“Priorities” pops up as one of my most used tags because this blog is essentially about my trying to figure out what my priorities are and how to accommodate them when they seem to contradict one another. Or when one supposed priority gets bumped off its seat for something I don’t claim to care about but apparently do (or else I wouldn’t do it).
Lately I’ve been thinking even more than usual about priorities. How my work to share information and make a difference in other people’s lives is really important to me, but that sometimes it takes precedence over my being very good at the relationships that are most immediate to me — to my husband, my children, and my friends and family. Those folks all kind of get the short end of the stick because I know they’ll take it. That’s not fair. That is not a choice made by someone who values her relationships and seriously wants them to be fabulous.
So I’m working on that.
I feel like this “think it through” message is coming at me from all perspectives. Last week, Diane MacEachern of the Big Green Purse spoke to my chapter of Holistic Moms Network and really got us thinking about what it means to be holistic and what we value as a means to shed light on what choices to make.
Last December, Carolyn Semedo and Suzanne Couming-Caldwell addressed our chapter and said essentially the same thing with respect not just to eco-friendly choices and budgeting priorities but to our family life, where so many of us feel out of balance. This might seem like a long time ago, but it’s been on my mind in part because I recently went to see Gloria Feldt with Carolyn (who is a work-life balance coach) and also because I have been thinking a lot about an introductory conversation I had with her almost two years ago about finding personal fulfillment and career success in one fell swoop.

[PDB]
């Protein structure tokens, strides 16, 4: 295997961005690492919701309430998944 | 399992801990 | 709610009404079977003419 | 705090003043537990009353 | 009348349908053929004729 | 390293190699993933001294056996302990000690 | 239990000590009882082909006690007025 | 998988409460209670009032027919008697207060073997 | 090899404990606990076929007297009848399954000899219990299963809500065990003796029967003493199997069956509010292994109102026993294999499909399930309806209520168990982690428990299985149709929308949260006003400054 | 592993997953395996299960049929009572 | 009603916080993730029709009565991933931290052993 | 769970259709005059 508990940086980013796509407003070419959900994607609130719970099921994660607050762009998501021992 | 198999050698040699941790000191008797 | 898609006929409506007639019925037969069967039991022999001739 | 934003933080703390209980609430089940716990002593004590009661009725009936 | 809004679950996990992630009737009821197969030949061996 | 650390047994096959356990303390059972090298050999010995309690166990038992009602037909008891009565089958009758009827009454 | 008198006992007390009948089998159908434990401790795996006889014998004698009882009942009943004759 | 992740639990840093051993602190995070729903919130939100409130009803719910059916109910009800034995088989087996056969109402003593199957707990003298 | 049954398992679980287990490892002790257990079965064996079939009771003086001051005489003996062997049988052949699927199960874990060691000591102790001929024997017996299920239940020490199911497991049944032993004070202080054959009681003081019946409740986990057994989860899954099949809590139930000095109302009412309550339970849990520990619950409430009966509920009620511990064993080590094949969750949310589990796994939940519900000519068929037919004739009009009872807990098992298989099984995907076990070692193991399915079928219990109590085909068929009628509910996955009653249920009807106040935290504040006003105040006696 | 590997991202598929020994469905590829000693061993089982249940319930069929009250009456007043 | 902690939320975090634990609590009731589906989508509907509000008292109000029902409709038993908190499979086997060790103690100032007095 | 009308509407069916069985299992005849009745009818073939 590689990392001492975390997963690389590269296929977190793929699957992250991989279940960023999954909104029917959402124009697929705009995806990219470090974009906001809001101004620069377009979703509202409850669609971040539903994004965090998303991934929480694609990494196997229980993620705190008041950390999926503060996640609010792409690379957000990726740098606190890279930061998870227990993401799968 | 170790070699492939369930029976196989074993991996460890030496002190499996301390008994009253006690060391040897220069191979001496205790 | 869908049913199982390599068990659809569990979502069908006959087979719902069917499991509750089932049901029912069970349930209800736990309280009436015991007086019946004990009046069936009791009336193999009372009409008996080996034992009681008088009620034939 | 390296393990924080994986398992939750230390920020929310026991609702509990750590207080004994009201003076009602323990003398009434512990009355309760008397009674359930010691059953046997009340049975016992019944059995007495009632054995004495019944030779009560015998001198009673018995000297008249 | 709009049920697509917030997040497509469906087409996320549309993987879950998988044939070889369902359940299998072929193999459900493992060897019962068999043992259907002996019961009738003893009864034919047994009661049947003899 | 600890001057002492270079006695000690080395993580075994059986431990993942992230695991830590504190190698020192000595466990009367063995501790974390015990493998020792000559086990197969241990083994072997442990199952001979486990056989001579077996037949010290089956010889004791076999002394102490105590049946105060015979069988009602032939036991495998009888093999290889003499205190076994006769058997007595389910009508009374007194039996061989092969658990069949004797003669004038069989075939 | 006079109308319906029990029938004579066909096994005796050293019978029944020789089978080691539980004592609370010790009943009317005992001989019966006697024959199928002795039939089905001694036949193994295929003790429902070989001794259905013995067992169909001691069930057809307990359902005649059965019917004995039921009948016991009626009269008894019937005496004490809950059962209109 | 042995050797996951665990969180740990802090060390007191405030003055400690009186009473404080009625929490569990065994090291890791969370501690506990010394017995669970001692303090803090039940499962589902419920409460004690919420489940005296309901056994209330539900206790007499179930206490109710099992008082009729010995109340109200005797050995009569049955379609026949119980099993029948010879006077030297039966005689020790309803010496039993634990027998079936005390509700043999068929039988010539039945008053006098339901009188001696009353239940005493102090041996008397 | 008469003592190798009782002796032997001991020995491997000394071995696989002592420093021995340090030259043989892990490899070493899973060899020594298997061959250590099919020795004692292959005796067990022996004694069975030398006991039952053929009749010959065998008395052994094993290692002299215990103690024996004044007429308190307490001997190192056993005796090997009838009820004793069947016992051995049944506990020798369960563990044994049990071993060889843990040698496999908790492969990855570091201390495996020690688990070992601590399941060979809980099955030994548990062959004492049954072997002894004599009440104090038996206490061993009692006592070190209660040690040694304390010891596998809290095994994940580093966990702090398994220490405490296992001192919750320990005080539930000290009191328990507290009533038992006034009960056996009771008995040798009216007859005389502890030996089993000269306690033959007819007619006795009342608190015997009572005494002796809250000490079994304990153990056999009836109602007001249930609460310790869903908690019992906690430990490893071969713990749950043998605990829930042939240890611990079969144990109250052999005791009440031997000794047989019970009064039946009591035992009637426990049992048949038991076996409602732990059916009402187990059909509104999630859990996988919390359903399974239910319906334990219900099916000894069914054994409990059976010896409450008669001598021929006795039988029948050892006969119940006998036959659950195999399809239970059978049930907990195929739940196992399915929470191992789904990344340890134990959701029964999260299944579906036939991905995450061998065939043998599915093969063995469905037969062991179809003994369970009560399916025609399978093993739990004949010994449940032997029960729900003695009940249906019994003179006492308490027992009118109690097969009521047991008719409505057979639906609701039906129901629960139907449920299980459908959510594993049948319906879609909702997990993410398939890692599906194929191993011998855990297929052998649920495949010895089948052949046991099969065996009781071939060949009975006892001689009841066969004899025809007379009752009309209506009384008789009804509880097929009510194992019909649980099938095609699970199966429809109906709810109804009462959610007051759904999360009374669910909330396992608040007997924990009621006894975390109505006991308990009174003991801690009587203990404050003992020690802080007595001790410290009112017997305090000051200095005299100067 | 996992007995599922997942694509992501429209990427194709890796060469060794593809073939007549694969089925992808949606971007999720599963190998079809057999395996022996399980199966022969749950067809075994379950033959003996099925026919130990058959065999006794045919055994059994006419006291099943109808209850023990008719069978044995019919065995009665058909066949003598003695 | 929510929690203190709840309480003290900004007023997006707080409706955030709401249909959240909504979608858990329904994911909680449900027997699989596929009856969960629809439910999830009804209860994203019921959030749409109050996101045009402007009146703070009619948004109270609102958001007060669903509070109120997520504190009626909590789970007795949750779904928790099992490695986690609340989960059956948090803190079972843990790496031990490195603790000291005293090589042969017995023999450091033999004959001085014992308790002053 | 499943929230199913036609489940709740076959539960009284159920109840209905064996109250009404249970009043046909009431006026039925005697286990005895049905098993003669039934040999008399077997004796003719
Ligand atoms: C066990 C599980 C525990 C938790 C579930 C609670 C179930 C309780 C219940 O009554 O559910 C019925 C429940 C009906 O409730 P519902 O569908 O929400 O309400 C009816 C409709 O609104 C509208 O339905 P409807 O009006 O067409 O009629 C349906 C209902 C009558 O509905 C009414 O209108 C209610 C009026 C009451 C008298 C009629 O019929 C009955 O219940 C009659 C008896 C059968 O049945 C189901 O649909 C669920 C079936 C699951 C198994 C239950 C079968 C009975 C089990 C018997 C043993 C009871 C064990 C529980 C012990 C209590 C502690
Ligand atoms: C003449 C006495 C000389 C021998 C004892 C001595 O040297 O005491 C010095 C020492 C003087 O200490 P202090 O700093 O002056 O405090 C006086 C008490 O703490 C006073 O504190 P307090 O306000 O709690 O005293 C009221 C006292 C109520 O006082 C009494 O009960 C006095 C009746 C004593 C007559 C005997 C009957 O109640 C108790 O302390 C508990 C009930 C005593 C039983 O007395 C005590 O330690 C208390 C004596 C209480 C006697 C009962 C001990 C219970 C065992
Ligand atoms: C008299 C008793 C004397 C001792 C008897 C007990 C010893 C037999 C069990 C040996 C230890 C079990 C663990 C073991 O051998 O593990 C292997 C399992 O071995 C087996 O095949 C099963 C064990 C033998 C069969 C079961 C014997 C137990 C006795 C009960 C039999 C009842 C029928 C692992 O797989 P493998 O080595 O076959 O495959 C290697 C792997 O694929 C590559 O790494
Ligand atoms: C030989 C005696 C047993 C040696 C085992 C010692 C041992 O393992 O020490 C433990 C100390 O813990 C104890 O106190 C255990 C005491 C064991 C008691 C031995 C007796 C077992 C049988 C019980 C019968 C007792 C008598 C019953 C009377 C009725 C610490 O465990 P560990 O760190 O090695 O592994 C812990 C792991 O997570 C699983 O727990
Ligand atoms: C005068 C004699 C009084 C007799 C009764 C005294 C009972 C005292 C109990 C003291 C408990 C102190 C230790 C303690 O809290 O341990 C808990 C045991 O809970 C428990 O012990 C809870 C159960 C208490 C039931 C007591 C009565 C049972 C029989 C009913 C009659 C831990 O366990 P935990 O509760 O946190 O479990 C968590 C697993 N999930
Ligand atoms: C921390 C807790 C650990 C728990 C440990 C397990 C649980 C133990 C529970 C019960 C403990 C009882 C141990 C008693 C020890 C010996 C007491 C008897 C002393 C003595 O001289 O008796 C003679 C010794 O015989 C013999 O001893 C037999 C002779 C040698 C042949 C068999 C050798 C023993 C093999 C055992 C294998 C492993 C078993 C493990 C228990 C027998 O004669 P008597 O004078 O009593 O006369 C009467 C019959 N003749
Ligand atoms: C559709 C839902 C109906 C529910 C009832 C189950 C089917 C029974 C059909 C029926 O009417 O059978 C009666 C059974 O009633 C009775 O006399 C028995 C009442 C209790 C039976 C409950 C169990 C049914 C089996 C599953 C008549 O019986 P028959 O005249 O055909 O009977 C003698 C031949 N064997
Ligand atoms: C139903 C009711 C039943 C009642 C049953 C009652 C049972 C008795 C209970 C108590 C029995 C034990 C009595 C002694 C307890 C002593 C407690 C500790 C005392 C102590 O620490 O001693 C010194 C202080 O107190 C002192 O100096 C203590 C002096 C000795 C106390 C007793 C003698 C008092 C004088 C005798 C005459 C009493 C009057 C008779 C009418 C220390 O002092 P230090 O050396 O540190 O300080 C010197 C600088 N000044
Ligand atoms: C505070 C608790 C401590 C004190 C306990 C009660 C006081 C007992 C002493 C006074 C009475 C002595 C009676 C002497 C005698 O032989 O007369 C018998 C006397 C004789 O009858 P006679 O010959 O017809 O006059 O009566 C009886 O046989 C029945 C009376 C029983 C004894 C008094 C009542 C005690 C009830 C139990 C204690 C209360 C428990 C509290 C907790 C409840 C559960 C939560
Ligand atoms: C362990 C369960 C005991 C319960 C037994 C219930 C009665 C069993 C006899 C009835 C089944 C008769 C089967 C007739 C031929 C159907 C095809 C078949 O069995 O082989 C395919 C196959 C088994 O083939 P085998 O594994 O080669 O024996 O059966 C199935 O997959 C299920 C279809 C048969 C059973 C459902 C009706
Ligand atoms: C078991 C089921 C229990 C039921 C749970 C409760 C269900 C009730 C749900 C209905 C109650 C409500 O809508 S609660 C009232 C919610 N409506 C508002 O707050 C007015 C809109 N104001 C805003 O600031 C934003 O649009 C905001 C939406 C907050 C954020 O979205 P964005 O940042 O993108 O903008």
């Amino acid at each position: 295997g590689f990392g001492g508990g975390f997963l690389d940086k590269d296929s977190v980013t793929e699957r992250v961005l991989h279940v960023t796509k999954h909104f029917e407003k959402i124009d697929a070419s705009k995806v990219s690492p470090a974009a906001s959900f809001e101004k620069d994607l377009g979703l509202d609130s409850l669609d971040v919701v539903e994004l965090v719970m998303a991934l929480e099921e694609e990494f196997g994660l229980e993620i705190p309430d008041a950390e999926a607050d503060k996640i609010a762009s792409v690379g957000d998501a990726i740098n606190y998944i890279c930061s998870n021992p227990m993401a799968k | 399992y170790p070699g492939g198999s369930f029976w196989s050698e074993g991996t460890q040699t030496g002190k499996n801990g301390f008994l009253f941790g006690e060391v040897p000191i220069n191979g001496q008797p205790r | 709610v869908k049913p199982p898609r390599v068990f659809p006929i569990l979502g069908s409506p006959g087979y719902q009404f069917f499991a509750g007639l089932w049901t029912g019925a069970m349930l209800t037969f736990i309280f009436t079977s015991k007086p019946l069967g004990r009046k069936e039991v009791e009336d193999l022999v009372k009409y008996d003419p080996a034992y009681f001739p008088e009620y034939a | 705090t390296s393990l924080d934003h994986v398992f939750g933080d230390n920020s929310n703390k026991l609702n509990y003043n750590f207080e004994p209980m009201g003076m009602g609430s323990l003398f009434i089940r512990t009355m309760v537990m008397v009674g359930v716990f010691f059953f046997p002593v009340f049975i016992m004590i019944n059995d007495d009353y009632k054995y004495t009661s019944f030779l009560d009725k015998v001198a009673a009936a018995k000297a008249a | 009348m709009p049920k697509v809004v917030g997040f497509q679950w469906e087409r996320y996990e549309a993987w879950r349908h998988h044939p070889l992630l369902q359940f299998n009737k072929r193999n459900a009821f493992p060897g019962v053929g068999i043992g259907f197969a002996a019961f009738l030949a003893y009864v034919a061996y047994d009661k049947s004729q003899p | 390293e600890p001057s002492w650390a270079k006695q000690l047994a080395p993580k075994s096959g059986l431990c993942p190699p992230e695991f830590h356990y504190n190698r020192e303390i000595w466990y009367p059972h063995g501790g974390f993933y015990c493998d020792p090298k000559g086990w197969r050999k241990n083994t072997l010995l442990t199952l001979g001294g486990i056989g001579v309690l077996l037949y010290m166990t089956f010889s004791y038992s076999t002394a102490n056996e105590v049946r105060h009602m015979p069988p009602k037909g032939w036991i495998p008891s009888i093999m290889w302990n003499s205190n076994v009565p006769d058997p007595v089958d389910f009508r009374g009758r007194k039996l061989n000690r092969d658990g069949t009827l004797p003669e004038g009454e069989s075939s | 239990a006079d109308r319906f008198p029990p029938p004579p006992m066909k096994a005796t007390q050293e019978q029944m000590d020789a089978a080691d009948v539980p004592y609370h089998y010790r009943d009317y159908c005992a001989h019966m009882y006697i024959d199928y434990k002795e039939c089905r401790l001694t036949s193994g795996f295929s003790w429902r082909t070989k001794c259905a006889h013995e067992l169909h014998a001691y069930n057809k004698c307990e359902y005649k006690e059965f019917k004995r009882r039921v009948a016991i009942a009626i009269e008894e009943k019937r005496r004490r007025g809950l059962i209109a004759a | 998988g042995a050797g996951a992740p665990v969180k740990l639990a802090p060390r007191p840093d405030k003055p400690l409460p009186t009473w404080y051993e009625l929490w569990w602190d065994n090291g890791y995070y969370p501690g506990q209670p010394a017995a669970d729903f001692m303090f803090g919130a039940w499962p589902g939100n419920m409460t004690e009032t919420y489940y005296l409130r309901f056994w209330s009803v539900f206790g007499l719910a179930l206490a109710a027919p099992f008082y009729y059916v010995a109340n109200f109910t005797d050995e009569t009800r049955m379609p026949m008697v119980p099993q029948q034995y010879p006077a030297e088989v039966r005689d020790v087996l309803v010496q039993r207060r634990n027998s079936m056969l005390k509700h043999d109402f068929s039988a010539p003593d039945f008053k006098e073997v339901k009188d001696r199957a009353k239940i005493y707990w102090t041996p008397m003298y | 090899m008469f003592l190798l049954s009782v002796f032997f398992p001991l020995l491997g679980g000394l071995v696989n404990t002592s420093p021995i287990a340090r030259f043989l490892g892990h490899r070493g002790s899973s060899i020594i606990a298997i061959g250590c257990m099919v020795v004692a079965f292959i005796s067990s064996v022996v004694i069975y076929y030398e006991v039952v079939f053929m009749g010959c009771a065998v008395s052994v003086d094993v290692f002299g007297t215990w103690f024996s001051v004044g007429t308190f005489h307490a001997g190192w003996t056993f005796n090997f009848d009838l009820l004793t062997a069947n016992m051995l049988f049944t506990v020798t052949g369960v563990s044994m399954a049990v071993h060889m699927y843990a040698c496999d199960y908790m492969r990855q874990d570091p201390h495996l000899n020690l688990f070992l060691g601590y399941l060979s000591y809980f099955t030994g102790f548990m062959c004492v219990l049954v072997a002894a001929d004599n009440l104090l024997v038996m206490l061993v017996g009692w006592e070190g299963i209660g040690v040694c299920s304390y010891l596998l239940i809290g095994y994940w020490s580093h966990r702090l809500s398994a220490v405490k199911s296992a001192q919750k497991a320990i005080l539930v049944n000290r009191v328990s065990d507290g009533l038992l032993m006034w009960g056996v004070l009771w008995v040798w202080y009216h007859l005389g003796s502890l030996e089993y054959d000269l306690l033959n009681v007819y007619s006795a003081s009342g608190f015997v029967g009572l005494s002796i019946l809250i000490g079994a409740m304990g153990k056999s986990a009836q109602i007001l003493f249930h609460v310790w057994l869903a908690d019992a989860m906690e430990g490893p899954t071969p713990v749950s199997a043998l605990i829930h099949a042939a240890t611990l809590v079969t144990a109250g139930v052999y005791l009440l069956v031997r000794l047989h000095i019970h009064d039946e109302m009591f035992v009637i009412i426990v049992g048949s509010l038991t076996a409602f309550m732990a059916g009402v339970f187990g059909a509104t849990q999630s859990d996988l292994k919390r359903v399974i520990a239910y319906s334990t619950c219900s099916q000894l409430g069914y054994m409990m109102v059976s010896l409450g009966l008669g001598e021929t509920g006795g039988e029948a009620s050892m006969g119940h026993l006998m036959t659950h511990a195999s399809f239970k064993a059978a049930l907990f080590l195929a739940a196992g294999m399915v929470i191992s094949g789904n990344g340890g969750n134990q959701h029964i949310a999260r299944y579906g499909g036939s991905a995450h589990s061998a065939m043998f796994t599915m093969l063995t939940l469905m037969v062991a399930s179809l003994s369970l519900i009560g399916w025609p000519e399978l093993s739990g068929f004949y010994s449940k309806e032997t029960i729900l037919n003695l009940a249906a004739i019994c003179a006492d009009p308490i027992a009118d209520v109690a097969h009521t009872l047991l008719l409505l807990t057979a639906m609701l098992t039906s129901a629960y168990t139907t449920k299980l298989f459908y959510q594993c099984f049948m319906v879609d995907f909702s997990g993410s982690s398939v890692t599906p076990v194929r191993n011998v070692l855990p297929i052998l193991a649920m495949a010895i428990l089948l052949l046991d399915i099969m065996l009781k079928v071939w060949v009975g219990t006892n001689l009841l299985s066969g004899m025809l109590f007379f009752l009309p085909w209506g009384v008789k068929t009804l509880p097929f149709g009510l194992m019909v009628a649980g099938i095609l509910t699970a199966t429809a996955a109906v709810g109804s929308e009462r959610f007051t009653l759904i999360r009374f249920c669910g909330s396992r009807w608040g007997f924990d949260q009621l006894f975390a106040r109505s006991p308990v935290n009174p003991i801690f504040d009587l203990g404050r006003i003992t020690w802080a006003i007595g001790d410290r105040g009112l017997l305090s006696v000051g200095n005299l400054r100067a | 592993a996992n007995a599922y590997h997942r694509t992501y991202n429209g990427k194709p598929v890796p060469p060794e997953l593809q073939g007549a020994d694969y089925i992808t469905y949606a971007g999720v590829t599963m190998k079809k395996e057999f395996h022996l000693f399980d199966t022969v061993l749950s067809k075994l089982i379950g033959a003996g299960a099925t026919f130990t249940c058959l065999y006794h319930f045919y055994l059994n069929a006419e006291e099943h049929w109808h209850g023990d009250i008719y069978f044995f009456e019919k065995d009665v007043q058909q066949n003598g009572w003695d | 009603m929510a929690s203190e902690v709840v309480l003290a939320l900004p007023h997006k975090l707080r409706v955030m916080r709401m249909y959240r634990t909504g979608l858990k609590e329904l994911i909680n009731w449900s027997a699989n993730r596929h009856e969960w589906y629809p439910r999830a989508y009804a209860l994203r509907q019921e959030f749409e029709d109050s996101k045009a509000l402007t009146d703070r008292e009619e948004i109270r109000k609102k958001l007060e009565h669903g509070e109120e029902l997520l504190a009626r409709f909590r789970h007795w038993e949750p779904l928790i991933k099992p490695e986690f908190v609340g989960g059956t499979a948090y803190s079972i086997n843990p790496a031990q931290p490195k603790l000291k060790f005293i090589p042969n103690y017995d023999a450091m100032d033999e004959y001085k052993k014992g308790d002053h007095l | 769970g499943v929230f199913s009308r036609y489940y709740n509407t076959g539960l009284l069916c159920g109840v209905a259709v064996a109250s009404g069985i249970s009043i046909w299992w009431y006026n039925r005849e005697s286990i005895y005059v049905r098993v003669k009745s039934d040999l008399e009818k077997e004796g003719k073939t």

The other day I had a conversation with chiropractor Jeanne Ohm about the ICPA Freedom for Family Wellness Summit that I’ll be going to later this week. (What a line-up of speakers!) She talked about making choices from a place of consciousness and a firm understanding of one’s goals and values. Once she understood the concept of vitalism — of the intelligence of the body and the desire to let it freely and fully express itself physically, emotionally, spiritually — it was clear to her that of course she’d want a homebirth, of course she’d want to attachment parent.
Today I met with a homeopath who was interested in not just my physical concerns or even acute mood issues but also with my overall approach to things and the ways I react and express my emotions. Nothing totally new came up; I just shared insights I’ve been working on for quite some time. But there is something about telling your story anew to someone that feels good and can get things working even before you’ve taken the remedy. (She needs to mail it to me for an LM dose of daily for six weeks, and she won’t tell me what it is until that time has passed so that I don’t go researching the heck out of it).
And then I talked to a good friend about all this thinking and, well, the meta layer keeps going and going as I type and Tweet.
Suffice it to say that, despite all the busy-ness of October and November and the ridiculousness of putting on a big birth options meeting when my daughter was six weeks old and other lapses in judgment (like staying up late right now), I feel like there is a personal shift coming. A shift toward acceptance, toward a paradigm that exalts beauty and love as much as it does the satisfaction of making a difference and the recognition for having done so.
This will not be a place without internet or busy days or self-questioning, but I do believe it will be a place of breath.